There were two different, interesting tidbits about Kyle Higashioka’s career that would have seen him become semi-notorious if they kept going. However, he decided to just be a normal baseball player instead. For that, we’re all worse off.
Dating back to last season, Higashioka came into this year with zero career hits. He went 0-for-18 last year, and started 2018 0-for-4. At that point, he was one at-bat away from tying the position player record for most career at-bats without a hit. While that wouldn’t have been his ideal career, had he finished with zero major league hits, he probably would have had a more notable story than what he will end up with now.
Alas, that fun came to an end on July 1st, when he homered off David Price. However, that began a new, interesting streak. The next two hits he recorded were also home runs. He then became the first Yankee to record homers for their first three hits since Alfonso Soriano. The last person in baseball to do it was Trevor Story, whose first four hits were home runs. At that point, he became the living embodiment of a Matt Christopher novel.
That too ended when he singled on July 7th. This is why we can’t have nice things.
2018 Statistics: 29 games, 79 plate appearances, .167/.241/.319, 3 home runs, 6 RBI, 6 runs, 2 doubles, 0 triples, -0.2 WAR, 51 wRC+
2019 Contract Status: Under team control, arbitration eligible in 2021
Like last year, Higashioka’s stint in the majors this year came about because of injury. Gary Sanchez first went down with a groin injury on June 25th, allowing Higashioka to return to the majors.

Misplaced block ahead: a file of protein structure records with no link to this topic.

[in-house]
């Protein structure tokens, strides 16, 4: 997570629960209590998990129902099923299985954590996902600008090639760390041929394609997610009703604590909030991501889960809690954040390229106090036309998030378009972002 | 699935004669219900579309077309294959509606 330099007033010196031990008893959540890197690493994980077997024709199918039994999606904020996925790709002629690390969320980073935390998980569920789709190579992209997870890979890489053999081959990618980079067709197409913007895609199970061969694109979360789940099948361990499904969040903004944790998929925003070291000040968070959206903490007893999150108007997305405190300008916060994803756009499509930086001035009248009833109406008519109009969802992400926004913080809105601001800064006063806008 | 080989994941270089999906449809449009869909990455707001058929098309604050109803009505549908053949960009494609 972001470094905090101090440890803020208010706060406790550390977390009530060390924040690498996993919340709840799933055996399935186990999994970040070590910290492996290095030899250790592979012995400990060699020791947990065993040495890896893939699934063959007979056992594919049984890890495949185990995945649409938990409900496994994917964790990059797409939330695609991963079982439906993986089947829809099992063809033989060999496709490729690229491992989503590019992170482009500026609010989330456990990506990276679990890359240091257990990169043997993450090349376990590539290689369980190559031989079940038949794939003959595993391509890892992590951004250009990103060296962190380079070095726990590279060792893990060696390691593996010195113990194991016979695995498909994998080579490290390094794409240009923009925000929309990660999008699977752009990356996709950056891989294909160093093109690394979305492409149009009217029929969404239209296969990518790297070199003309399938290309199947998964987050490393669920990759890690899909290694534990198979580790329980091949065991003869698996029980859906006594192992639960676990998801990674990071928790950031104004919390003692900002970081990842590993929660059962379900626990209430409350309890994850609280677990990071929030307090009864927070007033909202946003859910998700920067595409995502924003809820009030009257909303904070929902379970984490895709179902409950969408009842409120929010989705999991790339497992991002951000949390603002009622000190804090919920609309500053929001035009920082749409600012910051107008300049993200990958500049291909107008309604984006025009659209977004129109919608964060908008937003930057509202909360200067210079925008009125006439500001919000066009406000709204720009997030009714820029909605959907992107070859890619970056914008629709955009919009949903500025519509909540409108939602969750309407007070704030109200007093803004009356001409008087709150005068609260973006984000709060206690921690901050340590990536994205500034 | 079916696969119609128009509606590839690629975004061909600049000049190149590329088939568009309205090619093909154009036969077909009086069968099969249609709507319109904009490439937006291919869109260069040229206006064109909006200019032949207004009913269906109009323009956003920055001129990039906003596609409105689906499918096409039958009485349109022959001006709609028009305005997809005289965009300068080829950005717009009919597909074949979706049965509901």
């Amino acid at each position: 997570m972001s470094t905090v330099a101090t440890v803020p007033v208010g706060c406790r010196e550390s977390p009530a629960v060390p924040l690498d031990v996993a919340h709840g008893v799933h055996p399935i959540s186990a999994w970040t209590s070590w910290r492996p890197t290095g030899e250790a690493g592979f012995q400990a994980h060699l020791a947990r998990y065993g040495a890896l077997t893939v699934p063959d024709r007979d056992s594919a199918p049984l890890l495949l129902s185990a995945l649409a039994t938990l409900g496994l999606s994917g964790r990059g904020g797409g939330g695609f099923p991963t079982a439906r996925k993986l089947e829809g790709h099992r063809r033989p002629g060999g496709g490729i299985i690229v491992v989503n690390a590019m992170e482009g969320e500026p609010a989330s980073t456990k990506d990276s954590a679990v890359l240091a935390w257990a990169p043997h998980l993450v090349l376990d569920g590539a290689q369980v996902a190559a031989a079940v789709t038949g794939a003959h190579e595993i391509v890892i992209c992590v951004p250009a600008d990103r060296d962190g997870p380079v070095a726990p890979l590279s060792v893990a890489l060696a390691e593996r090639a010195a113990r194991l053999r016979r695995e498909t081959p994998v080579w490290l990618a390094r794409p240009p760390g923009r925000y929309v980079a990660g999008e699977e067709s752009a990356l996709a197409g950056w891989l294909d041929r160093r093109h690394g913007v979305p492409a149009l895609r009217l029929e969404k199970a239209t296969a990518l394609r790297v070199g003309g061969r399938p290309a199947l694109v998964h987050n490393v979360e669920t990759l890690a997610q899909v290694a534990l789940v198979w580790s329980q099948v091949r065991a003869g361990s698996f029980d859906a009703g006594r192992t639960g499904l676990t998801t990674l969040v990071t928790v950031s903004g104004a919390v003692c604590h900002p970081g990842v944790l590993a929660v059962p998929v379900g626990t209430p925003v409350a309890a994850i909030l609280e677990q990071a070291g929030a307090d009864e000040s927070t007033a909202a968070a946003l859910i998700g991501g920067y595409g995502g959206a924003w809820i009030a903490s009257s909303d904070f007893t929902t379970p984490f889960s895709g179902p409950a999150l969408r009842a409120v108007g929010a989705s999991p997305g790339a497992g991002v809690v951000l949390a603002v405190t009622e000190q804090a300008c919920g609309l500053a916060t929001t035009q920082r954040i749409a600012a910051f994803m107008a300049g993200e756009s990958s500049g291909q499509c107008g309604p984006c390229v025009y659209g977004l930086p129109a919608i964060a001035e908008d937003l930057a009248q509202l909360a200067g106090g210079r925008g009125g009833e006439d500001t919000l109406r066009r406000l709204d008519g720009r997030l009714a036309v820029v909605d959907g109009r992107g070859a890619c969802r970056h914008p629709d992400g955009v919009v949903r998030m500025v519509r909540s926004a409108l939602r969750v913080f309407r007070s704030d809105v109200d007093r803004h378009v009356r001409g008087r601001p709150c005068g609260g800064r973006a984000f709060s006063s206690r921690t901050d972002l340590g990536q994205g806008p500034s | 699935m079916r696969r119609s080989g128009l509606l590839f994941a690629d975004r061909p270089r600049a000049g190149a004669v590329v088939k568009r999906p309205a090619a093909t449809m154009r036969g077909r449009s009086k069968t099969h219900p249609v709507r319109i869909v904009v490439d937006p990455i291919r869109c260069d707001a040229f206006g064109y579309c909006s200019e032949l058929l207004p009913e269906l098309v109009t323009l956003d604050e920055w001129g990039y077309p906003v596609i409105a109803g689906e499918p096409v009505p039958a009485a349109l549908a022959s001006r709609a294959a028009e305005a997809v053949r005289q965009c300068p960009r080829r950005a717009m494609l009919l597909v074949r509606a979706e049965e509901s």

After the initial 0-for-4, Higashioka went on that hot streak with the home runs and actually looked like a possible decent option while Sanchez was out. Through July 9th, he was OPSing .921. As that was happening, Austin Romine was going from “seemingly improved” back to “Austin Romine” at the plate. Some were intrigued, and wanted to see what Higashioka could do with more at-bats.
While he never really got anything close to a full-time starting gig, Higashioka did get an extended run, as Sanchez re-aggravated his injury shortly after coming back from the first injury. The little hot streak was not sustainable. From July 13th to the end of the season, he hit .146/.212/.167.
You can’t really expect much more from your third-string catcher, who had gone 0-for-18 last year, and hadn’t been great in Triple-A before getting recalled. He is what he is. Sadly, he is no longer a fun fact.